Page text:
The coronavirus pandemic has shuttered the doors to major sporting events, concerts and Broadway plays.
It could also keep the public from hearing major arguments at the Supreme Court, which announced it would close indefinitely on Thursday.
That includes high-profile cases scheduled for later this month over whether President Donald Trump may keep his tax returns shielded from investigators and an April dispute over a policy that makes it easier for employers to deny insurance coverage for contraception.
On Friday, 11 national progressive and civil rights groups representing millions of members urged the top court not to let that happen. The coalition is pressing the justices to broadcast all of its arguments live to the public while the building remains closed to spectators.
“Though we applaud the Court’s quick response to the threat, we believe strongly that it must make alternative arrangements in order to ensure that the public has full transparency into the Court’s dealings,” the groups wrote in a statement.
The signatories are Demand Justice, NARAL Pro-Choice America, Indivisible, the Center for Popular Democracy, People for the American Way, the Planned Parenthood Action Fund, the Progressive Turnout Project, the National Action Network, the National Women’s Law Center, the National Partnership For Women and Families and The Revolving Door Project.
“In order to ensure full transparency and maintain trust from the public, the Supreme Court must make its oral arguments available to the public via live audio and video, at least until it can reopen its doors to the public,” they wrote.
The plea with the court comes one day after the Supreme Court announced that it would bar the public from its historic building indefinitely even as it moves full steam ahead with its ongoing cases. Washington Mayor Muriel Bowser declared a state of emergency on Wednesday.
The court has long resisted calls from lawmakers, court observers and activists to make its arguments available live over the internet or television, fearing that it would affect the manner in which attorneys and the justices operate.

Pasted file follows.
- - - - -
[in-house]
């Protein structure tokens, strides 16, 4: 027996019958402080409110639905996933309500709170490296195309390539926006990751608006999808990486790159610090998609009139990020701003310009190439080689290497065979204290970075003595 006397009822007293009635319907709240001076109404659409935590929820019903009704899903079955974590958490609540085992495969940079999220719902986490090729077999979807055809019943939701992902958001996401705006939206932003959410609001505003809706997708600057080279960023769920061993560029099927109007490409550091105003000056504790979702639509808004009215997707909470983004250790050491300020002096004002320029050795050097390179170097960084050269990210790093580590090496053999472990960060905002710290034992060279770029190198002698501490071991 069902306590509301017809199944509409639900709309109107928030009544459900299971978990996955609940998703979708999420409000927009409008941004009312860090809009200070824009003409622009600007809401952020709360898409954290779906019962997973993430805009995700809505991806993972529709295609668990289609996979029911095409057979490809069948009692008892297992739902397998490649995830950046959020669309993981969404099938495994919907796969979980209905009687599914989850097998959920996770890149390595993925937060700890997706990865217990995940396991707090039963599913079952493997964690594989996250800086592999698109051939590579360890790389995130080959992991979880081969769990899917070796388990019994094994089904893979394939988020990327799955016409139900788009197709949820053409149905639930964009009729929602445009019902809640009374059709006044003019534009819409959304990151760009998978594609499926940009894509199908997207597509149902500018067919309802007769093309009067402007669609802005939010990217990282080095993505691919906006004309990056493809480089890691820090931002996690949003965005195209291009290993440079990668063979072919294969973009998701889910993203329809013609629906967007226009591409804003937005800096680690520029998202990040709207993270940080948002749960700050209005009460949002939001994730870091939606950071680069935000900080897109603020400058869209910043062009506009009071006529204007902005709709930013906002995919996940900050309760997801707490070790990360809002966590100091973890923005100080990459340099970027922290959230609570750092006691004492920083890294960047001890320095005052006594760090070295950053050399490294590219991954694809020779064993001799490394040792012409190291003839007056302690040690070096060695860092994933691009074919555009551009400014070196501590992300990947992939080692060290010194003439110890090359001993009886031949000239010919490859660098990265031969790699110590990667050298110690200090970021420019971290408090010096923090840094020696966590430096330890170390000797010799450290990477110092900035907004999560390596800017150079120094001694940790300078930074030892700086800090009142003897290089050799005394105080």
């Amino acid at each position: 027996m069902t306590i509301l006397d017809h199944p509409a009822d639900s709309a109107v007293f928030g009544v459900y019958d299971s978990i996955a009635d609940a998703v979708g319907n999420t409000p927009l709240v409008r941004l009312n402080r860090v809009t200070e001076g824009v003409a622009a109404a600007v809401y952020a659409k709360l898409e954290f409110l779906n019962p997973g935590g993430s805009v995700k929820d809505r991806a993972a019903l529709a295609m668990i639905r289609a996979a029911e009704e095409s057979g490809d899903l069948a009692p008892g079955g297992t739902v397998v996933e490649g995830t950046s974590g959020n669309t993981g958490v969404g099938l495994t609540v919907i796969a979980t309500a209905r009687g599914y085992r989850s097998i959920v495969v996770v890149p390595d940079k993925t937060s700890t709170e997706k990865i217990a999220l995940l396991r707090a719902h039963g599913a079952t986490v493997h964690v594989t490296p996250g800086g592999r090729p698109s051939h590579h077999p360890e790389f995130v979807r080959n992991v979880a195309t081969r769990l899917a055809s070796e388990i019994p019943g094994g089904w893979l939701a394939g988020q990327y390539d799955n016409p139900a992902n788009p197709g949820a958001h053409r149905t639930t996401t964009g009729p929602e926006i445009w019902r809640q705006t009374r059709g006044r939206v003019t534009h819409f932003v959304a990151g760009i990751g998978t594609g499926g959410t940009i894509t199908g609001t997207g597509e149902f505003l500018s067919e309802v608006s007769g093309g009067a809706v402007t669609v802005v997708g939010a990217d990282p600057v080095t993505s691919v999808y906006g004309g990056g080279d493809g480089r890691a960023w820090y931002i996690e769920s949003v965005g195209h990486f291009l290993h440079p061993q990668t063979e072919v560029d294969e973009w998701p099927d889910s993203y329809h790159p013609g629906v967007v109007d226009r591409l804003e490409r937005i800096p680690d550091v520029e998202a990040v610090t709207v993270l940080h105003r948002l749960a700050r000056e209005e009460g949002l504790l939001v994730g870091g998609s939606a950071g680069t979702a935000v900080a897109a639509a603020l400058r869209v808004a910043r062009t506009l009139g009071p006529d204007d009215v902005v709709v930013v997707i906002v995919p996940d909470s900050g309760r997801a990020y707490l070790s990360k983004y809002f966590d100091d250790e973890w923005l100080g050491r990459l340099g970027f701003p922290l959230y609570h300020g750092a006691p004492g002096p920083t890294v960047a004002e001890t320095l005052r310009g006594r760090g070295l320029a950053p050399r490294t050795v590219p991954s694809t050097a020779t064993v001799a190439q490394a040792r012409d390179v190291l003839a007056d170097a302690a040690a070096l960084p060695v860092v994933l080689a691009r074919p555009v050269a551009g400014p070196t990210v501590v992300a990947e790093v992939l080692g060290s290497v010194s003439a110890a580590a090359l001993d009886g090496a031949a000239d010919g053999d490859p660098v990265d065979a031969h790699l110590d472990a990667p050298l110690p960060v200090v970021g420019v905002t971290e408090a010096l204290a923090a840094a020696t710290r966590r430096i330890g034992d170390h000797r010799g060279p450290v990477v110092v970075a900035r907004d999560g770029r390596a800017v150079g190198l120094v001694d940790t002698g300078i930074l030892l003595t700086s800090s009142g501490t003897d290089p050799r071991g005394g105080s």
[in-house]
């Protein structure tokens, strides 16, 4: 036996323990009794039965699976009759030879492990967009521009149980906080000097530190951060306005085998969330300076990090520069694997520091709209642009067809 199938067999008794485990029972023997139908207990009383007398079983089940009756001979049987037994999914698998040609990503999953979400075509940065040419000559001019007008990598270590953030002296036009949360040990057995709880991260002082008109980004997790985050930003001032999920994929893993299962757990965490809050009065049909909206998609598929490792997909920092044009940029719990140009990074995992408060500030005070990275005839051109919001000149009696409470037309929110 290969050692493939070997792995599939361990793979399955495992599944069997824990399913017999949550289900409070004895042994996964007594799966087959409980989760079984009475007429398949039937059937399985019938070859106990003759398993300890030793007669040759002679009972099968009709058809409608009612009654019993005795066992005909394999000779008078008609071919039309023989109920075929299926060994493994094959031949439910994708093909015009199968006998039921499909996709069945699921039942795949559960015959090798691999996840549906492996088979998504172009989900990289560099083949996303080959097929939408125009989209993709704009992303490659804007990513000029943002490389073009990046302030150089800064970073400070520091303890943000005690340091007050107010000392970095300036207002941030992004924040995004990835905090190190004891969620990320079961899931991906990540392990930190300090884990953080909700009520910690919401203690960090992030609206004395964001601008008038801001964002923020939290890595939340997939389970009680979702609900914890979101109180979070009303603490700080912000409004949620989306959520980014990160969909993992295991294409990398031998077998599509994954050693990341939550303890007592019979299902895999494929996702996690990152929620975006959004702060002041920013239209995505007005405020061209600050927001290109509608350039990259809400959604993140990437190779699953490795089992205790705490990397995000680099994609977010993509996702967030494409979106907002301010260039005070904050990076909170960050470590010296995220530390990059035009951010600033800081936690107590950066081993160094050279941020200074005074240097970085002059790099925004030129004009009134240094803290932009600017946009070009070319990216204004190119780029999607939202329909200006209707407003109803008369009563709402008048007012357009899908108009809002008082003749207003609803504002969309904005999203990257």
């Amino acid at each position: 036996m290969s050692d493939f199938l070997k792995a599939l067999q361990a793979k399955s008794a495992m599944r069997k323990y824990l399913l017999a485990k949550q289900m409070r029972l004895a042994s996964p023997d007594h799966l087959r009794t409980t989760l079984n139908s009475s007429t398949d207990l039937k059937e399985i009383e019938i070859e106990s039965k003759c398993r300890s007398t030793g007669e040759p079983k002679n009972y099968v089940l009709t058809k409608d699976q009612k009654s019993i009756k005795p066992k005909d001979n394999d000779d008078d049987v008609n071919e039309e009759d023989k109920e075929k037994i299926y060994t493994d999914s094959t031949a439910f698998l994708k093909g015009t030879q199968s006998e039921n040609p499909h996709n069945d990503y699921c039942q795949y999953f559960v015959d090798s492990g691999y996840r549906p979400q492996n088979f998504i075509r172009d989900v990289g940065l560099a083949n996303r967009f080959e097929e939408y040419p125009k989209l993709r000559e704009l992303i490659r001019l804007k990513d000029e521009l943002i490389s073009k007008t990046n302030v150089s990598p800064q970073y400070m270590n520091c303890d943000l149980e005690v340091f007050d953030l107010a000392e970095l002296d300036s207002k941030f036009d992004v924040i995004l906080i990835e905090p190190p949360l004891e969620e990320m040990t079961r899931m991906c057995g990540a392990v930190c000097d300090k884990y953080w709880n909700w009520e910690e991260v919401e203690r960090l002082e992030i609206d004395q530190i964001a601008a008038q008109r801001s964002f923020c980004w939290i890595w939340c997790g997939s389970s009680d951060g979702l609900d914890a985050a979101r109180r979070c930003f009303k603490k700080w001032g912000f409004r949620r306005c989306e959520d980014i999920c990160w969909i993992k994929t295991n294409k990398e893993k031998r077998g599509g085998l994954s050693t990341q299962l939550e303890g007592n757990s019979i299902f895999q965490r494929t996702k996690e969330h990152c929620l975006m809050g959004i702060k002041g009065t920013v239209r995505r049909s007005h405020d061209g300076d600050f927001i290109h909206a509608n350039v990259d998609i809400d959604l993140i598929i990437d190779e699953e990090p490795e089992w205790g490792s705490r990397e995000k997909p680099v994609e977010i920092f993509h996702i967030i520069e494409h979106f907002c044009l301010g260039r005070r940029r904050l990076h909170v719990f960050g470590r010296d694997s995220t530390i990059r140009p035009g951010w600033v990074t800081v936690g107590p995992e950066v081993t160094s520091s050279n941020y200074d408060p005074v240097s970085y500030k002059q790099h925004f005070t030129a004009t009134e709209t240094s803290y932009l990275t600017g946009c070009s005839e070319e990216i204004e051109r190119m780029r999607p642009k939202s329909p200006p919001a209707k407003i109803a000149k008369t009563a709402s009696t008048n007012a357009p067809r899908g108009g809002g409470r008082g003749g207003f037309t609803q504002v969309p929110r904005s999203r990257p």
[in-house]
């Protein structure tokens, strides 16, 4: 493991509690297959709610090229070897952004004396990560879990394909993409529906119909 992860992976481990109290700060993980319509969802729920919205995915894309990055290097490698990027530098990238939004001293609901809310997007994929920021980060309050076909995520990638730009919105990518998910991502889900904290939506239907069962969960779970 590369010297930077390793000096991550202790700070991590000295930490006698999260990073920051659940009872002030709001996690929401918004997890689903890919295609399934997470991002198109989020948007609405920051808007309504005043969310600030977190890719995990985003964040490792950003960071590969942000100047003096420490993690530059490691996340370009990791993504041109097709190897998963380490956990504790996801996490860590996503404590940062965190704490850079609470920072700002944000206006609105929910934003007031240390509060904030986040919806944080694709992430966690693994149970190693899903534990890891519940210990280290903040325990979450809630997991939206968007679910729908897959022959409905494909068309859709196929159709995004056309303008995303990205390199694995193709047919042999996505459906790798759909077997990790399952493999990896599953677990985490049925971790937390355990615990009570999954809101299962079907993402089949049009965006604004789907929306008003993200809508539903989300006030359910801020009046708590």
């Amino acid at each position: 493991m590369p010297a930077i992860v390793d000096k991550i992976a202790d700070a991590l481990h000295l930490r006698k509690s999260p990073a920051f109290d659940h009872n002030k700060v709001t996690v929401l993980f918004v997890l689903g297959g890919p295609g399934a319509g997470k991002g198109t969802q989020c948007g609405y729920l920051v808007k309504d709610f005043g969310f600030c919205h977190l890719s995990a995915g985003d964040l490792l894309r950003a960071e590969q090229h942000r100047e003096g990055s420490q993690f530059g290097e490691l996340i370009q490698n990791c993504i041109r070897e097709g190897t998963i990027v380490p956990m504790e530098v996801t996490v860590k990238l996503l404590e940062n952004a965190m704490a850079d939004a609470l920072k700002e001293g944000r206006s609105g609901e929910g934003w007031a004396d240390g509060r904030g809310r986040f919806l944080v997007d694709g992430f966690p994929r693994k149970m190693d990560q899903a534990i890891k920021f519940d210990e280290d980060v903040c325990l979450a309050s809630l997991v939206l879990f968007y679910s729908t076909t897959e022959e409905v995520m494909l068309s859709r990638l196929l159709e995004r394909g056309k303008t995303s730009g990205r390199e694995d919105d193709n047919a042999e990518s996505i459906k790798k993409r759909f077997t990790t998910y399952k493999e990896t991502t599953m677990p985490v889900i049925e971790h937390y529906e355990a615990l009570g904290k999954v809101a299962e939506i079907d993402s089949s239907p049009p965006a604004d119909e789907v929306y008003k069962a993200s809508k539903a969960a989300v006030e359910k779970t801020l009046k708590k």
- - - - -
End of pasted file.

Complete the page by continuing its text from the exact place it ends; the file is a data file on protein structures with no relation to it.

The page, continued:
Justices Elena Kagan and Samuel Alito reiterated that position last year during an appearance before the House Appropriations Committee. Kagan warned that cameras would be “a very bad bargain” and Alito cautioned they could come “at the expense of damaging the decision-making process.”
The court provides same-day transcripts of oral arguments and releases audio generally within a week. Reporters and court artists are allowed to attend arguments and take notes, though without access to electronic devices.
Those who wish to attend oral arguments in person must wait for hours in line — overnight in high-profile cases — and hope for one of about 250 seats available to the public. Cases involving religious disputes often draw professional line-waiters who camp out by the court to reserve seats for their generally anonymous benefactors.
Gabe Roth, the executive director of Fix the Court, a nonpartisan Supreme Court watchdog group, said in a statement on Thursday that the court “at a minimum” could provide live-streamed audio.
Roth noted that the court appeared to already have the technological capacity to do so, citing the 2016 webcast of Justice Antonin Scalia’s memorial service.
“Live audio is the smartest way to balance the now-competing concerns of public safety and public access,” Roth said.
Lawmakers have introduced legislation that would require the court to provide greater transparency around its arguments.
In January, House Judiciary Chairman Jerry Nadler, D-N.Y., Rep. Mike Quigley, D-Ill., Rep. Gerry Connolly, D-Va. and Rep. Steve Chabot, R-Ohio, introduced the Eyes on the Court act, which would require cameras in virtually all Supreme Court and federal appellate court proceedings.
A month later, Nadler, Quigley and Rep. Hank Johnson, D-Ga., introduced the 21st Century Courts Act, which makes live audio a requirement at the top court within two years of enactment, among other measures championed by court watchdogs. That legislation, though, provides an exception in cases where the building is not open to the public.
The Supreme Court did not respond to a request for comment.